Hieronymous Bosch, The Garden of Earthly Delights

And then we have Bosch.  A man who could be credited with the creation of information overload.  But it is not imagery for imagery’s sake.  There are all of these seemingly insignificant details that are pregnant with meaning.  He seemed to be very aware of the imperfections of human morality, frailty, ecstasy and agony.  Was Bosch a man who was haunted by his demons in his everyday existence?  A picture, in Bosch’s case, is truly worth at least a 1,000 words. 

Whatever the motivation or inspiration, he let it all flow from his paint brushes.  Miller’s writing is a bit like that as well– reading his books is a bit like being a being a river rock as he rushes over you with a torrential flow of words that erode and polish your surface at the same time.

One of Bosch’s more famous works, a moralistic triptych, The Garden of Earthly Delights, depicts the fall from grace, the post-Eden world cast as orgy and the retribution exacted from the human race for those sins.  The fact that he devotes the largest part of the triptych to the party tells me that understood human weakness on personal terms.  How else to explain what appears to be two people getting it on inside a giant mussel shell and elsewhere in this painting.  Plato’s Retreat, that notorious 1970’s New York City sex club, had nothing on the stuff going on in Bosch’s head!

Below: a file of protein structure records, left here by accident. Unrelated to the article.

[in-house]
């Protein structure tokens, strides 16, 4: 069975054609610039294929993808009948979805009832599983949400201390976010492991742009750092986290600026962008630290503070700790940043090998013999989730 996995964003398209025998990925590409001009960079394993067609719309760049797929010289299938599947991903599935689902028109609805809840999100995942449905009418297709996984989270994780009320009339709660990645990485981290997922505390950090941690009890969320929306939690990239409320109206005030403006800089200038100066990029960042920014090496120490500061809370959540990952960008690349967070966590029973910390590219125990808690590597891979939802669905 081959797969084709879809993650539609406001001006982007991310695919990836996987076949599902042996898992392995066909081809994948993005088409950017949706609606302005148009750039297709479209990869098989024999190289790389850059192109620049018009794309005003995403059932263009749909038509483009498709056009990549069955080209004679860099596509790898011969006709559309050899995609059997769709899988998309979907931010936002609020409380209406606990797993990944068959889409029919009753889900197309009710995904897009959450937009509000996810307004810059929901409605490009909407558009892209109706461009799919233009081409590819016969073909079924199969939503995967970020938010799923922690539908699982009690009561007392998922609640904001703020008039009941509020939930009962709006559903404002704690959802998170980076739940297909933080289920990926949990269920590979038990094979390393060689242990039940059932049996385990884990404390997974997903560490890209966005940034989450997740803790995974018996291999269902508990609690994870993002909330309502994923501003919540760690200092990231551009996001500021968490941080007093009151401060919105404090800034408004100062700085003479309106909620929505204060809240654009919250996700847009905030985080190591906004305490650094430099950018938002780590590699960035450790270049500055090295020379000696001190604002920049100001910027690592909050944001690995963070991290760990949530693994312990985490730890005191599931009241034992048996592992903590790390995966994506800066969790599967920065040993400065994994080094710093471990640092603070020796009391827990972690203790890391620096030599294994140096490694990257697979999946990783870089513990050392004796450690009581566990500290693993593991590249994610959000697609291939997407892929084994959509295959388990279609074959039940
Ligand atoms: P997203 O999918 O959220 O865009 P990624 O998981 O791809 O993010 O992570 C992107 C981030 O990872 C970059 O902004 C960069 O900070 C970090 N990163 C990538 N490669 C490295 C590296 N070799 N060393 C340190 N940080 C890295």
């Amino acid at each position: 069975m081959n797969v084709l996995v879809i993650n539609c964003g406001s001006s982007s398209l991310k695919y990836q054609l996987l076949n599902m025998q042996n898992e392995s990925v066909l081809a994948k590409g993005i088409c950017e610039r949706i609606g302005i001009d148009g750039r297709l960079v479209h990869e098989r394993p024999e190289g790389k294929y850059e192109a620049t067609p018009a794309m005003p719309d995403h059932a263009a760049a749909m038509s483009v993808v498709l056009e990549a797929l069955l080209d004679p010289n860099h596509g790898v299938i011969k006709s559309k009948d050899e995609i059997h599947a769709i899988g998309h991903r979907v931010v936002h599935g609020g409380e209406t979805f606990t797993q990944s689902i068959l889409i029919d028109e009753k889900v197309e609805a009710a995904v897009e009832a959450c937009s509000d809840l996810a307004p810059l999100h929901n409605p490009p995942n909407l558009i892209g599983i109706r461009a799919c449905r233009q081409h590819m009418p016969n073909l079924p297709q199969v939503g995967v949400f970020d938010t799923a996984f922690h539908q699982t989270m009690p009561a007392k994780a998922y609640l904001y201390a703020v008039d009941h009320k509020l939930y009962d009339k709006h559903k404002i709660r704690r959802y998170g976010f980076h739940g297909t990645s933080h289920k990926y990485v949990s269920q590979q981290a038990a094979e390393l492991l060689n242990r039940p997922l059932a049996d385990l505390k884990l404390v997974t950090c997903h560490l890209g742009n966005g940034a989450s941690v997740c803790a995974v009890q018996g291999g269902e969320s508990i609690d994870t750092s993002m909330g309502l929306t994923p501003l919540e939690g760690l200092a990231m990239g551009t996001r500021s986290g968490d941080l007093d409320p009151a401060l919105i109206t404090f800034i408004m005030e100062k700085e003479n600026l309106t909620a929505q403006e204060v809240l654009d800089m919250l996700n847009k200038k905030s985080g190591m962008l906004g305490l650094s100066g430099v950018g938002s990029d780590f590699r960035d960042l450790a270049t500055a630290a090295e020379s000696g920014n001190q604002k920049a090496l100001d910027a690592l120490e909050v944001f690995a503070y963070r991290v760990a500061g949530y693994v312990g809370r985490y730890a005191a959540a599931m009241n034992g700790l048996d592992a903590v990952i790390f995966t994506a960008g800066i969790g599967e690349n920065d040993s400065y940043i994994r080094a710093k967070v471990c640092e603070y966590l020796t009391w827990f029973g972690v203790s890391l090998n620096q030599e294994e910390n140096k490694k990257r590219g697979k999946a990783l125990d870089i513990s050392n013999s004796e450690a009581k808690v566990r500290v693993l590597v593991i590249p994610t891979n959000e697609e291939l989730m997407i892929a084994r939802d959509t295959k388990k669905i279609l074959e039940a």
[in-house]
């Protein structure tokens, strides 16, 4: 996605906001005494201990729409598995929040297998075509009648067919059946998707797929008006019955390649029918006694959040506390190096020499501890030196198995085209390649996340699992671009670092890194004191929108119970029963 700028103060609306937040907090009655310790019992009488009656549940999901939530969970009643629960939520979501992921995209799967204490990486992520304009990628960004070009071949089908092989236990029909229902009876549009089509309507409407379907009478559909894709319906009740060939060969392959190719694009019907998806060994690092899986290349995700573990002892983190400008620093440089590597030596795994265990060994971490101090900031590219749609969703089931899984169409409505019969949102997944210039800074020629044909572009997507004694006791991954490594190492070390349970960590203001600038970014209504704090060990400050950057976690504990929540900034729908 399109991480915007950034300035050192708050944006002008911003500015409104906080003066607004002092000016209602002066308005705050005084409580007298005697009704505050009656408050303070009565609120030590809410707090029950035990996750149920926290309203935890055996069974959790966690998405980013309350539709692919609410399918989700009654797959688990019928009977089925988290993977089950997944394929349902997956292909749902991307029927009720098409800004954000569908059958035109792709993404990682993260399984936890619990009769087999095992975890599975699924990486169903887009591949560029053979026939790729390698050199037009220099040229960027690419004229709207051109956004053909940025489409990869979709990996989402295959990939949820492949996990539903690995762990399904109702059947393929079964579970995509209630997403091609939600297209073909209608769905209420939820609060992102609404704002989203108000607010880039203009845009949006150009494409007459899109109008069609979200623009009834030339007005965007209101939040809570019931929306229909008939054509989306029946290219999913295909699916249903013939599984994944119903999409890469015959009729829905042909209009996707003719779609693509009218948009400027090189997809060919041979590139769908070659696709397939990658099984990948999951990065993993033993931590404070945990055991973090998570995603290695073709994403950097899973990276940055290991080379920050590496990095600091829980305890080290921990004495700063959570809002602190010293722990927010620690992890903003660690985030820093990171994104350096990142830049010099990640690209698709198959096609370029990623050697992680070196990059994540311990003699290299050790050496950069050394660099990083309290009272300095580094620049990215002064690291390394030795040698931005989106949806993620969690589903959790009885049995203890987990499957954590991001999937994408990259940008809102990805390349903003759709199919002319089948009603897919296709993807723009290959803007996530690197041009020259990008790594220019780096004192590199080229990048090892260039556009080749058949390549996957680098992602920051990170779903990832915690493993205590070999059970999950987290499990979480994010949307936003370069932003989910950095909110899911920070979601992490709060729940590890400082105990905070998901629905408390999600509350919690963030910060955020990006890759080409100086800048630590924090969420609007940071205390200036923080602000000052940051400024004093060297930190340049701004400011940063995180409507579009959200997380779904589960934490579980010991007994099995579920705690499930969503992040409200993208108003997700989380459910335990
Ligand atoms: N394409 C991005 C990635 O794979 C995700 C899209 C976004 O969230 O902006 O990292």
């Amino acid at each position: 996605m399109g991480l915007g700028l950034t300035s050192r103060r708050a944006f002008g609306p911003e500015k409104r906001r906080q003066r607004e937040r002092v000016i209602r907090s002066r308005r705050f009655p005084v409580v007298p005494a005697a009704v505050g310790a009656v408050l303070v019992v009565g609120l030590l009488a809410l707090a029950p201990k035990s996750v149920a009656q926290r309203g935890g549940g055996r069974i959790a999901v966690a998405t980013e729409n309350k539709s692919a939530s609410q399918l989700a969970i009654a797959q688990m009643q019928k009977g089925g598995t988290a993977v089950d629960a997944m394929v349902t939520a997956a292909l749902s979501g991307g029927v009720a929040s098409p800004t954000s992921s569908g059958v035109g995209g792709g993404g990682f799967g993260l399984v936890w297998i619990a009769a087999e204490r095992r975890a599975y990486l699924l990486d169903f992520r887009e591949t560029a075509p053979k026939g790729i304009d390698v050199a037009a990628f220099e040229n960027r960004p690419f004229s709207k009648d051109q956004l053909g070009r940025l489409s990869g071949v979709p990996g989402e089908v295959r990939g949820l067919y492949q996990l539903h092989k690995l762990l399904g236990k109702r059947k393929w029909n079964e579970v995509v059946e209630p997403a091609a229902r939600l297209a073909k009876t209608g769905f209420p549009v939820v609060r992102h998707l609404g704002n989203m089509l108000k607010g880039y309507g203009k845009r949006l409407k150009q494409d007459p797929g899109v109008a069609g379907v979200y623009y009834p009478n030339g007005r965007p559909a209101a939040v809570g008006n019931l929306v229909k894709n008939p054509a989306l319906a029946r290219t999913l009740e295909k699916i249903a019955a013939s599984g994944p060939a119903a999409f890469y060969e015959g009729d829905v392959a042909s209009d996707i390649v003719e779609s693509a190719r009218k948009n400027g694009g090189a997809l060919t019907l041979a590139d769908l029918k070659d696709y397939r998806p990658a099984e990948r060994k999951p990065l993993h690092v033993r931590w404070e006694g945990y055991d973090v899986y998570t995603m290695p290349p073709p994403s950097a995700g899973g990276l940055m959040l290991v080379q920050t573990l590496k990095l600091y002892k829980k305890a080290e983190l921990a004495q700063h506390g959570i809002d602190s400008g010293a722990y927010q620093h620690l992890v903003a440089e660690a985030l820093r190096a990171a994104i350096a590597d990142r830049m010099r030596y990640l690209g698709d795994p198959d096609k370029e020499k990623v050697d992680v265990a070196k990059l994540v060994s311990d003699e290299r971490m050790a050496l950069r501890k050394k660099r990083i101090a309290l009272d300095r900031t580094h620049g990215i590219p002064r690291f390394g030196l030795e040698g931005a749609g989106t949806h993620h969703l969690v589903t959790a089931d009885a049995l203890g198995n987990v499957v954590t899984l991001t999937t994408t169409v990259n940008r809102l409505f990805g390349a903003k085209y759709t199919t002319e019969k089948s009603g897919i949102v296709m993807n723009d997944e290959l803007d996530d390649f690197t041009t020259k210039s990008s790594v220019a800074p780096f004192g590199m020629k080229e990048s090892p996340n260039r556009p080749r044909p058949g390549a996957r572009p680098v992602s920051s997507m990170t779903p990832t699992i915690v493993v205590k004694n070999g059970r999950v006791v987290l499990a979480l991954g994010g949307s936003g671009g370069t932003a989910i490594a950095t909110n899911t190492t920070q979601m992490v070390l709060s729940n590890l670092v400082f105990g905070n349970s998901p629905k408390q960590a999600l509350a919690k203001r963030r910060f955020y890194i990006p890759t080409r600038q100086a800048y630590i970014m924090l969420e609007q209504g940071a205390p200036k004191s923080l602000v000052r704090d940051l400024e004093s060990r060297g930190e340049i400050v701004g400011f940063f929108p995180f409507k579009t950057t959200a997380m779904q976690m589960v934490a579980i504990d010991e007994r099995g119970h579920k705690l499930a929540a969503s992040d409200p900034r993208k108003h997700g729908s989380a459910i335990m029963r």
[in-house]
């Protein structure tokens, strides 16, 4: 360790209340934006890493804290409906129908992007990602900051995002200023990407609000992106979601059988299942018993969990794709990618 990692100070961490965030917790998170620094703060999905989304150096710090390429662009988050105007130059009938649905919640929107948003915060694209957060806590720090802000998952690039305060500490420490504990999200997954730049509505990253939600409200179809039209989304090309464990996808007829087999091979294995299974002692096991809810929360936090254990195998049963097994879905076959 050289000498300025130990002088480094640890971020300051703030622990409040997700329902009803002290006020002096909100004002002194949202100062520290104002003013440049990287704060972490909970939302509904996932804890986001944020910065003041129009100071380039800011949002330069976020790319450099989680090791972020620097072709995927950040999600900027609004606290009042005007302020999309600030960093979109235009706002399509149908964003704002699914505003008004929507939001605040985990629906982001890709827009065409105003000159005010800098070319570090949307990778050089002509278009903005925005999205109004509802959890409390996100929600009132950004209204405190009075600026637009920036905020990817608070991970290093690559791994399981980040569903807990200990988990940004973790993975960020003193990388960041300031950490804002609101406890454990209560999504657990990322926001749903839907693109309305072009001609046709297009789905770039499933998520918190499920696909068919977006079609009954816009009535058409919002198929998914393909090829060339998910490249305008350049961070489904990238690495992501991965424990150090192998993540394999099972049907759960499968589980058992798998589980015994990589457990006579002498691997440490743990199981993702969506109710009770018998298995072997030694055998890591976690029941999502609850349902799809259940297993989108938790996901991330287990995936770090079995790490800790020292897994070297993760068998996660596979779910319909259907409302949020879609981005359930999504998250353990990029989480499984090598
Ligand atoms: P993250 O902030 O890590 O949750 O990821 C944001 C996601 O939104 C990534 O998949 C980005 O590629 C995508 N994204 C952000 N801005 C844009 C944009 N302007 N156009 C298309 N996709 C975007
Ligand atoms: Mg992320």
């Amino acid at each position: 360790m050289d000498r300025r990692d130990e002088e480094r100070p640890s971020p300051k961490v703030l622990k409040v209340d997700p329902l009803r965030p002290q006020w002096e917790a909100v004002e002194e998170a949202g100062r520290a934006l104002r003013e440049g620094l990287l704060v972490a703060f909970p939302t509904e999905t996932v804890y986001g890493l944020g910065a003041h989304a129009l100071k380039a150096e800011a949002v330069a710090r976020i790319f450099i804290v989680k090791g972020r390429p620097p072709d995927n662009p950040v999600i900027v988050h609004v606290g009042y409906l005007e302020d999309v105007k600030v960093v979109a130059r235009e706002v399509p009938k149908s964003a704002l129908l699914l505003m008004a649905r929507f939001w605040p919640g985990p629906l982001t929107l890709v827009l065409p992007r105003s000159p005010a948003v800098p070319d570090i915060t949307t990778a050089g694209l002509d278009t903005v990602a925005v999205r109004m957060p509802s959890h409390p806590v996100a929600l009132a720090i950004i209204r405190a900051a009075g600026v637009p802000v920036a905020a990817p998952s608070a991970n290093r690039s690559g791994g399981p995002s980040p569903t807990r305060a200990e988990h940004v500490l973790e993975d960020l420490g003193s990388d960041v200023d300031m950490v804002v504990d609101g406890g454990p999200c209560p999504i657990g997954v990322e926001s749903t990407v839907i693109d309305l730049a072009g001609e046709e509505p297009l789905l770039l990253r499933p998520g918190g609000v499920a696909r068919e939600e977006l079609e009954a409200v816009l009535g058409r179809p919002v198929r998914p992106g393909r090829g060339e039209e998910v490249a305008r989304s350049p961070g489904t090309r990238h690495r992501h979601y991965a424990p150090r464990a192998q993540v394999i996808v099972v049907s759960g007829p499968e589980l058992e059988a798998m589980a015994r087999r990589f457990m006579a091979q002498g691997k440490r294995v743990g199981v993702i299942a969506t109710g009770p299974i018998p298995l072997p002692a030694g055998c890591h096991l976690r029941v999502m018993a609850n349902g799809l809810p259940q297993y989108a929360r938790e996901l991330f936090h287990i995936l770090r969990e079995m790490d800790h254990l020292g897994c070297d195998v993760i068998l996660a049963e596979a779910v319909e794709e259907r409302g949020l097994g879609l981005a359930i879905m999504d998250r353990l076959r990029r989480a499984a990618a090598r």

Yet, despite their lascivious natures, his characters have hollowed out eyes and a bored detachment that is not particularly inviting.  It seems that some of his characters themselves are voyeurs looking out at us.  I suppose we can be both spectators of the freak show and perhaps we are the freak show as well. 

Where am I going with this?  To be able to channel some of the creativity that these two guys had, booze HAD to be involved.  Miller was a drinker.  While at Sig Sur, he certainly drank some very good California wines, and being a writer, he was piss-poor most of the time.  So the wines usually came courtesy of his generous friends.  And there were those years in Paris.  And Bosch must have had his share of mind-twisting elixirs, as well.  In Bosch’s case, it was probably good Belgian beer or perhaps some very young wine like today’s 2011 vintage offering.

Here’s where we pull it all together, kids.  First, a word about the 2011 vintage: Bosch’s message still rings true today.  Pundits and critics alike are strongly suggesting that 2011 Bordeaux wine prices will need to drop significantly from the levels for 2009 and 2010 vintages to reflect the relative drop in quality as compared to 2009 and 2010.   Greed is the demon that is gorging itself at the banquet fueled by these two stellar vintages– how else, can you explain U.S. $1,000++ prices for single bottles from top château?  Some would argue, there is a comeuppance on the horizon when the prices for the 2011 wines are set.  The most avaricious of these producers should face consequences akin to those depicted in the third panel of the triptych.  Facing an abundance of good wine from 2009-10, they may have to price their wines below prices for the decent 2008 vintage.  It’s a nice theory, and it would be great to see, but I don’t really believe that they will reduce prices by the 40-50% that some are calling for.